| International Journal of Poultry Science|
Volume 5 (4), 2006
Impact of Large Poultry Operations on Groundwater : Stable 15N Isotopes of Nitrate Assessment
William J. Showers, C.M. Williams and Gregory D. Jennings
|Source||International Journal of Poultry Science 5 (4): 318-329, 2006|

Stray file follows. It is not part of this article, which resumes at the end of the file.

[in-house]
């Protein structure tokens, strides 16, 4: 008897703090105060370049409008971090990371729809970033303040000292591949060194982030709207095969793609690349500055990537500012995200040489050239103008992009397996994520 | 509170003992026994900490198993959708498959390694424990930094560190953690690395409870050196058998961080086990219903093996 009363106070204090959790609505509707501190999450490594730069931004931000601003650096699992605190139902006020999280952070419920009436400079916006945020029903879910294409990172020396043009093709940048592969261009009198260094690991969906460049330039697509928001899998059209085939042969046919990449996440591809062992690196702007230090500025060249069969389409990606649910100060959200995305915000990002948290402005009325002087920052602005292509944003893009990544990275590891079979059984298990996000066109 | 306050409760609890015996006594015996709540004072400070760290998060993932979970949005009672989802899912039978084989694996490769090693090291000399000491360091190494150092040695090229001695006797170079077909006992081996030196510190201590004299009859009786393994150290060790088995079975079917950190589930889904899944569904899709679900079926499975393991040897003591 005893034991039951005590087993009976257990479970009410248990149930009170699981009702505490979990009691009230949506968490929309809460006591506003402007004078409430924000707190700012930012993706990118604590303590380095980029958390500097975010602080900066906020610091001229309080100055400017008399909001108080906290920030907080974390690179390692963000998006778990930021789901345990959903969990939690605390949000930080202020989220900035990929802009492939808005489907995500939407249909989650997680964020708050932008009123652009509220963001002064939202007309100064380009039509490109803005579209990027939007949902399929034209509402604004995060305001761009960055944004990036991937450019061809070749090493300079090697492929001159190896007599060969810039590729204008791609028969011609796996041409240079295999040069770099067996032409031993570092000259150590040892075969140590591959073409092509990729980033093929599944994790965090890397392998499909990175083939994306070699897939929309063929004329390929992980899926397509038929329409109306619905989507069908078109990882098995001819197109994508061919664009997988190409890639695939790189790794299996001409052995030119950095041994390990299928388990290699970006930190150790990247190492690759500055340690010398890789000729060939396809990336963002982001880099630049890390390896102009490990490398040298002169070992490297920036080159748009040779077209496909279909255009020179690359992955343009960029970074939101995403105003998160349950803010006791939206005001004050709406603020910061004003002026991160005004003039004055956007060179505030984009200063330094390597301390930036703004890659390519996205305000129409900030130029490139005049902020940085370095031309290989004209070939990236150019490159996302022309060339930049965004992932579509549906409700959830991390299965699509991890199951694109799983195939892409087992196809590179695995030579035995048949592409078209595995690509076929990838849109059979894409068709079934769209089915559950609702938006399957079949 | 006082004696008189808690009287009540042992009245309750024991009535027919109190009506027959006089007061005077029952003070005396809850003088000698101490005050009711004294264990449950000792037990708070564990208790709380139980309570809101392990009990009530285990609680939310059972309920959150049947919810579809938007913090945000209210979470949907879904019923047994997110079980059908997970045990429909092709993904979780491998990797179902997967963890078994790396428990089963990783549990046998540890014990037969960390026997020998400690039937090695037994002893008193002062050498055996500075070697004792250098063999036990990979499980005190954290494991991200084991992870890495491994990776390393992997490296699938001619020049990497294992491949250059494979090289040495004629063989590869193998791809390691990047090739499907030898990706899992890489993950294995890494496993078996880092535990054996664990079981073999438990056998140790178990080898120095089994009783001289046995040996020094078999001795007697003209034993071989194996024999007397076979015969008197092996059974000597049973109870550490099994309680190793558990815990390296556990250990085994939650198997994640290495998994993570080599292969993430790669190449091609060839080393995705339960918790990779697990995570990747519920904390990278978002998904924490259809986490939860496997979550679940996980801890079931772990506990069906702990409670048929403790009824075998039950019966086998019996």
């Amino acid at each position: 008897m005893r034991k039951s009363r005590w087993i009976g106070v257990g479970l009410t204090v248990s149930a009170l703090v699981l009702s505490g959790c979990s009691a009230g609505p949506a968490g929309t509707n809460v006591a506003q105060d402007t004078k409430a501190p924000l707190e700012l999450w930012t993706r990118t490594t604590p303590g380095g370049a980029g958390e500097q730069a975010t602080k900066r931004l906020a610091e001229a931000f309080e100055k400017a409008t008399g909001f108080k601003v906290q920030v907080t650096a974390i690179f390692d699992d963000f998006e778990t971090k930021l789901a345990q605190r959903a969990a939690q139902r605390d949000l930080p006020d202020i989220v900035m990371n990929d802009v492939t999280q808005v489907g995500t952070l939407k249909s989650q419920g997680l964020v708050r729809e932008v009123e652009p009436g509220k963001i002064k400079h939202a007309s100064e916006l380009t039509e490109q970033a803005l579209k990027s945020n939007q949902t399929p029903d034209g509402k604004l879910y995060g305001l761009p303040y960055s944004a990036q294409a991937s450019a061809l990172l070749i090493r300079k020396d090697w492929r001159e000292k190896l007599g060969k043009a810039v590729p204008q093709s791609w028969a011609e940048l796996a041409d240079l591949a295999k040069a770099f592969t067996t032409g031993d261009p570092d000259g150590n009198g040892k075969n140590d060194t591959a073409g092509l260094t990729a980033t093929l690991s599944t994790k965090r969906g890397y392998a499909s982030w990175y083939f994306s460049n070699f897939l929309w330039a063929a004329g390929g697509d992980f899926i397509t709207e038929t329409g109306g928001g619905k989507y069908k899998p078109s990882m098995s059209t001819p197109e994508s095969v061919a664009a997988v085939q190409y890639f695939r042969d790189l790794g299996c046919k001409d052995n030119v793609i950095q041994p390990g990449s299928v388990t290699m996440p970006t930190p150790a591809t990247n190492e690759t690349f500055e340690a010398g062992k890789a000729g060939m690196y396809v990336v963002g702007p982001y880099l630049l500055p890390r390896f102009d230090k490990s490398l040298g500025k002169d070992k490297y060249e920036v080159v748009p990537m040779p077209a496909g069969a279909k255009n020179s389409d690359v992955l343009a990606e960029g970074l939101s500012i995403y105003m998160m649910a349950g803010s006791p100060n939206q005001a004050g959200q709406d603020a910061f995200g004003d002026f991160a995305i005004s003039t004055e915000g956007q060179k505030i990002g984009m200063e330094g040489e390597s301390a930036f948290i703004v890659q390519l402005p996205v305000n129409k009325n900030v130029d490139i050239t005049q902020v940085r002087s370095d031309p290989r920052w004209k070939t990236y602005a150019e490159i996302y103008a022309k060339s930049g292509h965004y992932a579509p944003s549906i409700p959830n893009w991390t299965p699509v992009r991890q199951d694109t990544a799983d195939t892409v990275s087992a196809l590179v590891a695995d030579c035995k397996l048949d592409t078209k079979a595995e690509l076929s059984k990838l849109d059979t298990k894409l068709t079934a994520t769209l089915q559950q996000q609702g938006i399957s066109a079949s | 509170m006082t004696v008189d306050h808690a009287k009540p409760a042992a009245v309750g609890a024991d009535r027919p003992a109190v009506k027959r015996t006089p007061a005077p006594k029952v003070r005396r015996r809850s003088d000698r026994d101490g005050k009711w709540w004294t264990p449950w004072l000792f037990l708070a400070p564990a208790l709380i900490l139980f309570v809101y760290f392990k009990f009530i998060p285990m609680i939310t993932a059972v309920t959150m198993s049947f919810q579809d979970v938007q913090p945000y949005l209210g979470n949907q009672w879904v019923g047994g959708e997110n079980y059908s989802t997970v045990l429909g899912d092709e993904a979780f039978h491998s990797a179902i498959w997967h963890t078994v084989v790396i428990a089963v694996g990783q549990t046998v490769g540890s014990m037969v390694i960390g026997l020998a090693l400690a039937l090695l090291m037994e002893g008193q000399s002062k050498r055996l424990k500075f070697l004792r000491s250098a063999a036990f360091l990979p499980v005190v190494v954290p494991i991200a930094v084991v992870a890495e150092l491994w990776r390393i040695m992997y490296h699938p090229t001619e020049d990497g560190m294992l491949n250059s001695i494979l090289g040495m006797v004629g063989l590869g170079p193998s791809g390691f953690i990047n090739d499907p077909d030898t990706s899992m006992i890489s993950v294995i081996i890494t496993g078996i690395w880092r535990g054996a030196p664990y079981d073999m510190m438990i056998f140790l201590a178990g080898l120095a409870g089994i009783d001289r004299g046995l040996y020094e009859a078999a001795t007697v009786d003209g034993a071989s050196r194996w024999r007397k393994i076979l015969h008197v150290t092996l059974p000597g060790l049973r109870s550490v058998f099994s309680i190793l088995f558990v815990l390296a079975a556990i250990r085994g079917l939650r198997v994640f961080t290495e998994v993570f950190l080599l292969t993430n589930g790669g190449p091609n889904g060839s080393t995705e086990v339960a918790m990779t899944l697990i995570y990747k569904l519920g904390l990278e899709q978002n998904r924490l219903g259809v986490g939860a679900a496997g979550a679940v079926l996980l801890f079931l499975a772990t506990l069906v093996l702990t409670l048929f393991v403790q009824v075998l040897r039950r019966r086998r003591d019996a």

The rapid growth of livestock and poultry operations over the past 25 years has led to concern regarding environmental impacts of land applied animal wastes in many parts of the world. This study investigated the impact of dense poultry populations on ground and surface water quality in central North Carolina using the stable 15N isotopes of nitrate. On a field scale, the 15N of groundwater nitrate was not related to the type of poultry waste applied to the fields, but was controlled by the types of soils found in the litter application fields. Hydric soils had enriched groundwater nitrate 15N compositions and reduced nitrate concentrations, most likely associated with denitrification. Partially hydric and non-hydric soils did not show elevated groundwater 15N nitrate compositions. The 15N composition of groundwater nitrate in litter application fields with non-hydric soils indicates that the source of groundwater nitrate is a combination of poultry litter and fertilizer. On a watershed scale, the 15N composition of surface water nitrate was not related to the distribution of poultry operations, but was related to the distribution of hydric soils within the basin. Nitrate concentrations in stream waters remained low through out the basin studied, and the 15N composition of stream nitrate decreased downstream suggesting minimal impact on surface water quality from the surrounding poultry operations. The practice of placing poultry houses on poor quality swampy land also places them in areas dominated by hydric soils. Denitrification proceeds quickly in areas with hydric soils, which minimizes offsite nitrate transport and mitigates surface water quality impacts. This data suggests that surface water quality impacts from animal agriculture can be predicted from the spatial analysis of hydric soils within a watershed.